By Steve Barrett, Director of Outreach
On the first day of school this year on our elementary campus, over one hundred 4th and 5th graders gathered in the Commons to find peers with whom they have something in common. Human Bingo. Literally. The students walked around, each with a sheet paper in his or her hands, stopping to talk briefly with other students, writing on their paper and then moving on to talk with others. The task was to find connections—someone who is a middle child, who has brown eyes, who isn’t afraid of bees, and on and on.
It’s an icebreaker, that game of Human Bingo, but it’s also a pretty good indicator of our Wildwood way, starting on the very first day of each year. We want kids to connect, talk, relate, and understand.
Back to school at Wildwood means a renewing of established connections and the beginning of more. That’s how we start the year at Wildwood, because we put relationships at the center of school and student life. Every day. It’s what we have always believed, and the research now clearly shows, that meaningful relationships create a solid foundation of a superior academic program.
In the Pods, the first day of school requires our youngest students to become familiar with the ways of being a kindergartner. In true Wildwood fashion, teachers and fellow 1st graders provide the necessary guidance.
“Let’s show our new friends how we sit tall in circle,” Grace says to the class. The 1st graders all straighten up and hold their heads up high; Grace calls out some of their names so the kindergartners can look to their peers as examples. “It’s important for us,” Grace continues, “to sit in a safe place and be mindful. Let’s teach our kindergarten friends the song we sing to help us be more mindful in circle.” On Grace’s cue, all of the 1st graders sing—proudly remembering the song from last year: “Tick tock… like a clock… till I find my center…”
While the activities and classroom experiences are different, our students at the middle and upper campus spend their first full day forging connections as well—within their Advisories and across each grade level Division.
Wildwood teachers at every grade level also model this connection-making. Prior to the school year, our teachers spend up to three weeks collaborating and planning these opening day experiences for students and, of course, the rest of the year’s learning as well.
Fostering a school culture that values connection and collaboration is essential to The Wildwood Way. We model it here, and it’s an approach that more educators are embracing— at public, charter and private schools across California, the nation, and the world. As the Director the Wildwood Outreach Center, I am able to share the approach that we know helps students grow and learn in meaningful ways.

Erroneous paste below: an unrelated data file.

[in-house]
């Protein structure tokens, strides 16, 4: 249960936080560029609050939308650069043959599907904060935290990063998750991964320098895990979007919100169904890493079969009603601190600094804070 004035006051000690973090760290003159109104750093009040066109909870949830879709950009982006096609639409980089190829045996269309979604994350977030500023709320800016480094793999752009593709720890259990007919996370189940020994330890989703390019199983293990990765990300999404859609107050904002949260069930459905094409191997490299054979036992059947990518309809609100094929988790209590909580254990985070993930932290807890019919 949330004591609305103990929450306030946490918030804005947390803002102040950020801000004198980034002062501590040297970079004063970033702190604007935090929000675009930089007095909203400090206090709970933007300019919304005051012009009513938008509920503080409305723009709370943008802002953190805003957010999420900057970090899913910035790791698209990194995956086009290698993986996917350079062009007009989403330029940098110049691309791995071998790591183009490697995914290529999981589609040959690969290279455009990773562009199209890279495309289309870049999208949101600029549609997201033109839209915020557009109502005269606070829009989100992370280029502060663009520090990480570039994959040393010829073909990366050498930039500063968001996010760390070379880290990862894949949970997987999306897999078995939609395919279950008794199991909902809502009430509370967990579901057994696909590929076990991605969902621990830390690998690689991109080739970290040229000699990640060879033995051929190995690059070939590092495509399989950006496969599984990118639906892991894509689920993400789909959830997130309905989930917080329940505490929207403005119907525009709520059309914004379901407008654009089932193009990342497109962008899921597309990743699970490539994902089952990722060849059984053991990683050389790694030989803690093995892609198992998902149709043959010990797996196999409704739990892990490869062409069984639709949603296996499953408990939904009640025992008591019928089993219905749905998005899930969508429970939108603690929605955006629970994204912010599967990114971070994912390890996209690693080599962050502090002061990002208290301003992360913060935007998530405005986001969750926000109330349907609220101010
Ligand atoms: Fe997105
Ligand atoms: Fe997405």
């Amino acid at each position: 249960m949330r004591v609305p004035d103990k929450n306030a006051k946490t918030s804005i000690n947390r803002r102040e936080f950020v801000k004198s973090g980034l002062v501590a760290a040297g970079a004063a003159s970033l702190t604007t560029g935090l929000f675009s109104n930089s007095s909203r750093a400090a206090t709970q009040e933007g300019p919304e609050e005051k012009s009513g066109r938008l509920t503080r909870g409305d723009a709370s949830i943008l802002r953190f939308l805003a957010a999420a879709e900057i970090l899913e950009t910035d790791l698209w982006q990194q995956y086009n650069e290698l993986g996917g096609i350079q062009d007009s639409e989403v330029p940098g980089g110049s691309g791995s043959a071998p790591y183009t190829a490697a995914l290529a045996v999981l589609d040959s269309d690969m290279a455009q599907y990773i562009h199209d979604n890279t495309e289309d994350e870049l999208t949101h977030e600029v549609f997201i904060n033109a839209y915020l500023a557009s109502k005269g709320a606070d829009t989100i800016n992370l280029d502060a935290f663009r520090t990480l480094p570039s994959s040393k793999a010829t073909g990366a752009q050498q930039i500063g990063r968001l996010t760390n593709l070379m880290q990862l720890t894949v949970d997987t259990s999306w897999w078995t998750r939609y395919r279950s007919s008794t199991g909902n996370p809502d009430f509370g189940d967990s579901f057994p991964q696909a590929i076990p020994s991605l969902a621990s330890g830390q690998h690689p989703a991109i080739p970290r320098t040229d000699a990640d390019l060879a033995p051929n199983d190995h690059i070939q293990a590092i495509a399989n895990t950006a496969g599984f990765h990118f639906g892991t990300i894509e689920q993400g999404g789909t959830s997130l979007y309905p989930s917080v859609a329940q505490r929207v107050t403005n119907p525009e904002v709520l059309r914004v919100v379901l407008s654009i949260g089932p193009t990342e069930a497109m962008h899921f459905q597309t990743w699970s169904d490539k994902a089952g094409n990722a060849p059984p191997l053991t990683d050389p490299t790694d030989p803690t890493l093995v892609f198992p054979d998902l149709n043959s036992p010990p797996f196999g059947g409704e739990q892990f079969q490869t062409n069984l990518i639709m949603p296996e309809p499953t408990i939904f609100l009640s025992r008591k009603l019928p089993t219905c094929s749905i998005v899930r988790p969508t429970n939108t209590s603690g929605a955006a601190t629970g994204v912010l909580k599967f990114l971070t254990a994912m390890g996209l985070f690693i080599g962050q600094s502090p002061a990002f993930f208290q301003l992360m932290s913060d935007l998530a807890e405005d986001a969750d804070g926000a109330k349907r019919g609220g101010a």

An increasing body of research shows that personalizing students’ school experiences through relationships that build social-emotional wellbeing correlate with higher academic achievement (McClure et al., 2010; Durlak et al., 2011). For The Wildwood Outreach Center that means the weeks before school starts in August get busier and busier every year.
At Palms Elementary School, a nearby LAUSD school, The Outreach Center organized a day-long collaborative training in systems thinking. 25 teachers took a day out of their summer vacations to learn from each other and from Barbara Moreno—a systems thinking expert who trains teachers at both Palms and Wildwood last year.
At New Los Angeles Charter School, a middle school in LA’s Mid-City neighborhood, I worked directly with new teachers to help them develop their skills as Advisors. I later worked with the full faculty at New Los Angeles to help them build on their existing collaborative teacher culture and to create a set of norms that they will use this year in their work as a faculty.
Finally, I spent three days in Sacramento working with district administrators in the San Juan Unified School District, helping them to develop their skills as Critical Friends Group (CFG) coaches. CFGs—long a practice within Wildwood’s collaborative culture—provides the adults in a school or a district with a set of protocols they can use to present work or dilemmas to a group of peers, with a view toward increasing student achievement.
I’m invited to share the Wildwood approach because more educators are beginning to understand the benefits for teachers and learners alike: Forging meaningful relationships is also good for educators, as recent research shows that quality of relationships predicts not only student achievement but also teachers’ job satisfaction (WestEd 2011).
In order for students to engage in a culture of caring and collaboration, adults must experience them first. It is exciting to guide teachers as they learn to build an authentic culture of meaningful relationships with each other, so they can help students achieve the same. It works, starting here, because our teachers have experienced the power of relationships themselves.